3 Stars

  • Mrs. Lincoln’s Sisters by Jennifer Chiaverini (published June 2020)
    • My feelings on this book are conflicted. I love the historical detail, focusing on the Todd family, particularly Mary Lincoln and several of her sisters. However, the book feels dry, more like historical nonfiction as opposed to fiction, with far too many similar characters to follow (I was constantly confusing which sister was which) and constantly jumping around from Mary’s younger years to after her husband’s assassination. I liked a lot of the historical details, but the story choices itself felt uninteresting and confusing.
  • A Woman of No Importance by Oscar Wilde (published 1893)
    • On one hand, I appreciated how this play took on heavy themes. However, this play is definitely darker than many of Wilde’s plays, which are more humorous or funny. Still enjoyable, just a bit serious as well.
  • Seven Deadly Shadows by Courtney Alameda and Valynne E. Maetani (published Jan. 2020)
  • My Calamity Jane (The Lady Janies #3) by Cynthia Hand, Brodi Ashton, and Jodi Meadows (published June 2020)
    • I really liked the last third of this book, but it took me a long time to get into this book, even though I loved the first two books of this series. None of the characters were that great, and a lot of them overlapped too much to find unique. Also, the building up of the characters’ relationships felt strange and unrealistic (both romantic and friendships). I did enjoy the wild west setting (minus historical accuracy), the werewolf additive to history, and the quirky humor so familiar to this series. But it did take me way too long to enjoy the book, and is my least favorite book so far in the series.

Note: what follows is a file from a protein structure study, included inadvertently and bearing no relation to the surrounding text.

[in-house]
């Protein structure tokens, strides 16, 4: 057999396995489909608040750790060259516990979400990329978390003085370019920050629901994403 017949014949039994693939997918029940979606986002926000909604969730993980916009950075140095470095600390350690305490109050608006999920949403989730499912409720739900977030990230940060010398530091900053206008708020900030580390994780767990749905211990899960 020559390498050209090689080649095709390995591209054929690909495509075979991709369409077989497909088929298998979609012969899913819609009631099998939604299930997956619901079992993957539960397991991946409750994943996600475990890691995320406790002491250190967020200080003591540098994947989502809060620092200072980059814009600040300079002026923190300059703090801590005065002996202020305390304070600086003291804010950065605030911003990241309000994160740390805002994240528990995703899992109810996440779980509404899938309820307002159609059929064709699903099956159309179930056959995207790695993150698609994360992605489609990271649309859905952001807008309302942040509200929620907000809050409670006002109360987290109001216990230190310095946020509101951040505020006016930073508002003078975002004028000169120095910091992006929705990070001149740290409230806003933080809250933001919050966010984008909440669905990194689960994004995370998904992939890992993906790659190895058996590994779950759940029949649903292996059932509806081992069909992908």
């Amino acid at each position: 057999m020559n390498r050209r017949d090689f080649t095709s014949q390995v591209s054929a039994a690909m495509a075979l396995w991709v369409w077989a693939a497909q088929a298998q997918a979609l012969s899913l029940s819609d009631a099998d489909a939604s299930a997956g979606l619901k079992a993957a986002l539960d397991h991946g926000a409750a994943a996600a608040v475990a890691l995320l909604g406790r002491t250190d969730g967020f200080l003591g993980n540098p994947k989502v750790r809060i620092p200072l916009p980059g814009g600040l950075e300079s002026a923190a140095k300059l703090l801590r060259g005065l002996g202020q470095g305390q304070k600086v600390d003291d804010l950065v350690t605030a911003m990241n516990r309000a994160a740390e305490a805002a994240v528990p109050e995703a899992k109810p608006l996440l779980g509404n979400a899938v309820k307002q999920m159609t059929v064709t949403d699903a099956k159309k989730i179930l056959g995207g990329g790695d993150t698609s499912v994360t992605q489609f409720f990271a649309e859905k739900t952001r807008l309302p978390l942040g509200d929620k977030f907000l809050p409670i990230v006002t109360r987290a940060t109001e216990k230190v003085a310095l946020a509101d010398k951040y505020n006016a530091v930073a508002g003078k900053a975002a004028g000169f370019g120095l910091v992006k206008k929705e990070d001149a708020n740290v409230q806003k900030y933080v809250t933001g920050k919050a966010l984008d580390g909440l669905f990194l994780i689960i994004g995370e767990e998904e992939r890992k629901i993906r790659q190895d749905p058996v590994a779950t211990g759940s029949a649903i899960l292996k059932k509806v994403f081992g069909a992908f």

• The Lost and Found Bookshop by Susan Wiggs (published July 2020)
    • This is a sweet story, which examines love, sacrifice, grief, and finding happiness. I won’t say it’s a unique book in examining any of its tropes and themes, but it was enjoyable. Many of the characters felt there to serve foils to other characters (like Natalie alone and Tess with her happy family, and Peach and Grandy contrasting their opposite memories). The plot was kind of predictable, as Natalie worked to save her deceased mother’s bookstore and miracles save the day. The romance also was clichéd, where it went slowly in the beginning and in the end was kind of dumped on us. While not a perfect book, it’s a light read you can sit down and enjoy in the darkest times.